ASI announces COVID-19 surveillance testing for staff of Children’s Center

Approves resolution recommending trigger warnings prior to faculty or student presentations


Jenna Cooper

ASI Executive Director Sandra Gallardo discussed the implementation of COVID-19 surveillance testing for staff at the Children’s Center, which will begin on Monday. The ASI Board of Directors also approved a resolution recommending trigger warnings prior to faculty or student presentations at the ASI board meeting on Wednesday via Zoom. Graphic made in Canva.

Jenna Cooper

Sacramento State’s Associated Students, Inc. Board of Directors announced new COVID-19 surveillance testing for ASI Children’s Center staff in a board meeting Wednesday.

The new COVID-19 protocol for the Children’s Center, announced by ASI Executive Director Sandra Gallardo, will start Monday. The surveillance testing will require 14 employees of the 70 Children’s Center employees to be chosen at random every Monday to take COVID-19 tests administered by Sac State’s Health and Counseling Center.

Gallardo said everyone at the Children’s Center will be entered in the random COVID-19 testing except for the kitchen staff, who will have the option to opt out of the testing.

The center currently has 82 children enrolled and is at 50% capacity, according to Gallardo. Gallardo said there have been zero reported COVID-19 cases at the Children’s Center so far this semester. 

“As we enter this increase in testing, we’re going to see an increase in reporting,” said Gallardo. 

The board also approved a resolution that recommends the implementation of trigger warnings in faculty and student presentations.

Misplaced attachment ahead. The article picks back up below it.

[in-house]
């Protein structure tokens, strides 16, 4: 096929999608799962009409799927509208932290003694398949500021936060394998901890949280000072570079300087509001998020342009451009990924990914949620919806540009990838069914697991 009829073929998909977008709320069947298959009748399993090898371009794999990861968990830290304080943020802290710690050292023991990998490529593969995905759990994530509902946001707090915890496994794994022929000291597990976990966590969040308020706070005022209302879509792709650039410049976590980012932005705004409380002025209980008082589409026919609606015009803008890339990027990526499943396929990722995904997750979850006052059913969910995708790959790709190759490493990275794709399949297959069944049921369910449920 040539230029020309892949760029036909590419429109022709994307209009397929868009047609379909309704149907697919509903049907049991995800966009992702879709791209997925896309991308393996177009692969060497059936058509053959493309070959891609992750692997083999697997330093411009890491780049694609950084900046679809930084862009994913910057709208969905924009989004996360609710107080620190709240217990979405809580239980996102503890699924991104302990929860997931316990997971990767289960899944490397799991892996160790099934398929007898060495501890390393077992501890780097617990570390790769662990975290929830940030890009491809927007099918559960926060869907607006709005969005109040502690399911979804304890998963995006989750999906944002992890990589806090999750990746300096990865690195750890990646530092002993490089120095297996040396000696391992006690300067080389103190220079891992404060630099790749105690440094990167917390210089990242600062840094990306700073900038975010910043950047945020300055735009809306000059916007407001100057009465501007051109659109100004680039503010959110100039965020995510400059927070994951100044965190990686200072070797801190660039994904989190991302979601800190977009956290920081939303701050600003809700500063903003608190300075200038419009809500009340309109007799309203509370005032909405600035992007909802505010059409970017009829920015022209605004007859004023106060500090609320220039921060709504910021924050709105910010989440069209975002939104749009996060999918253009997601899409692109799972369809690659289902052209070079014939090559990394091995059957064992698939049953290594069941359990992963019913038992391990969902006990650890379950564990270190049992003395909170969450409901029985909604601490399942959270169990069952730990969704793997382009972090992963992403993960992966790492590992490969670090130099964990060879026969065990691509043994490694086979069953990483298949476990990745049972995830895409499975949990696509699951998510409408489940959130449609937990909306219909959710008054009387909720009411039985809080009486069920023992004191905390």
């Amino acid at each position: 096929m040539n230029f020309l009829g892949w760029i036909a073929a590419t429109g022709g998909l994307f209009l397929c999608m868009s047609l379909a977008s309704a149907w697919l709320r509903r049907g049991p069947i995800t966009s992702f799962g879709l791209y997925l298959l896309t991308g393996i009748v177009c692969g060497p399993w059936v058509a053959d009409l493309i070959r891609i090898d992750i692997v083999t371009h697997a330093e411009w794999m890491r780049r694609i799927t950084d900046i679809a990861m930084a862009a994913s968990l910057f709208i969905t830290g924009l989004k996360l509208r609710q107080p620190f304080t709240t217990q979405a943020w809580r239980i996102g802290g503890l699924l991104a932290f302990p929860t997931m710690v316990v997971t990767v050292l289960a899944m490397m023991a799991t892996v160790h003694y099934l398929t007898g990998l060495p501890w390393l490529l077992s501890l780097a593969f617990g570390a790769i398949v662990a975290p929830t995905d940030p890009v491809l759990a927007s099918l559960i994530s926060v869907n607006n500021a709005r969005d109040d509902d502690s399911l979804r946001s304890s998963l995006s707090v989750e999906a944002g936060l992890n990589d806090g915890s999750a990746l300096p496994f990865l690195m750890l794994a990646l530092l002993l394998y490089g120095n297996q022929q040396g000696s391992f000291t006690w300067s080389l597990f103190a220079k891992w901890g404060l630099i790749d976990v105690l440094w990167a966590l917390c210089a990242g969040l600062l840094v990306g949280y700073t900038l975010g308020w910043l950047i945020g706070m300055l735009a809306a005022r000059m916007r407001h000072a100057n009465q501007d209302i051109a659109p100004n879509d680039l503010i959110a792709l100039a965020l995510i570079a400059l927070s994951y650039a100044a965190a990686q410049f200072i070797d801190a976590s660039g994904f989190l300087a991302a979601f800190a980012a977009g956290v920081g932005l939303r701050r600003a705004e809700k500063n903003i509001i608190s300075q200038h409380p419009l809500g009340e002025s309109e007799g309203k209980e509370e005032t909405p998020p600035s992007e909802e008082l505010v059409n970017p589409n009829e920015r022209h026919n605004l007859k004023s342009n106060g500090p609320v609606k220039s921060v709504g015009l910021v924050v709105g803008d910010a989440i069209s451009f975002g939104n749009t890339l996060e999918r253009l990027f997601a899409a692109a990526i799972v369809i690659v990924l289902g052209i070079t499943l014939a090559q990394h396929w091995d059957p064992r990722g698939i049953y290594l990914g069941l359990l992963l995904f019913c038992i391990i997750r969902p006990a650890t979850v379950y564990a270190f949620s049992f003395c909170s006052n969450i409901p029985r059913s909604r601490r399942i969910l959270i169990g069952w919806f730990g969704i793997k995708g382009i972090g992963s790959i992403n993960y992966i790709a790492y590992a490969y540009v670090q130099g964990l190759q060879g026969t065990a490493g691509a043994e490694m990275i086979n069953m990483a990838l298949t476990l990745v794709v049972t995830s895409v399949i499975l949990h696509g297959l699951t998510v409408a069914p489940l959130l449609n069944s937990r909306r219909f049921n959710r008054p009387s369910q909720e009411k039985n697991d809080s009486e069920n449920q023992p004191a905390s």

Trigger warnings, also called content warnings, are messages that inform viewers of potentially upsetting or psychologically triggering content that is included in the following presentation or other piece of media.

Lovepreet Kaur, vice president of university affairs, and Kathryn Webb, California State Student Association Liaison, developed the trigger warnings resolution, which recommends faculty and students administer trigger warnings before any presentations to guarantee that students will be warned prior to witnessing a potential trigger.

“We kind of started talking about this because COVID-19 has heightened a lot of this stuff,” said Webb. 

Kaur said while the resolution will not eliminate panic attacks, it can at least prepare students and decrease the chances of a student facing a serious matter such as a panic attack.

During the meeting, Ashley Momoh, director of social sciences and interdisciplinary studies, said she had an experience during an in-person class in which a professor shared graphic content that resulted in her having to step out of the class.

Kaur and Webb said they want to advocate for classroom presentation trigger warnings while Sac State students are virtually learning and when Sac State students return to in-person education. 

“We always show presentations, we always show videos in class so this might be helpful even when we are not virtual,” said Kaur.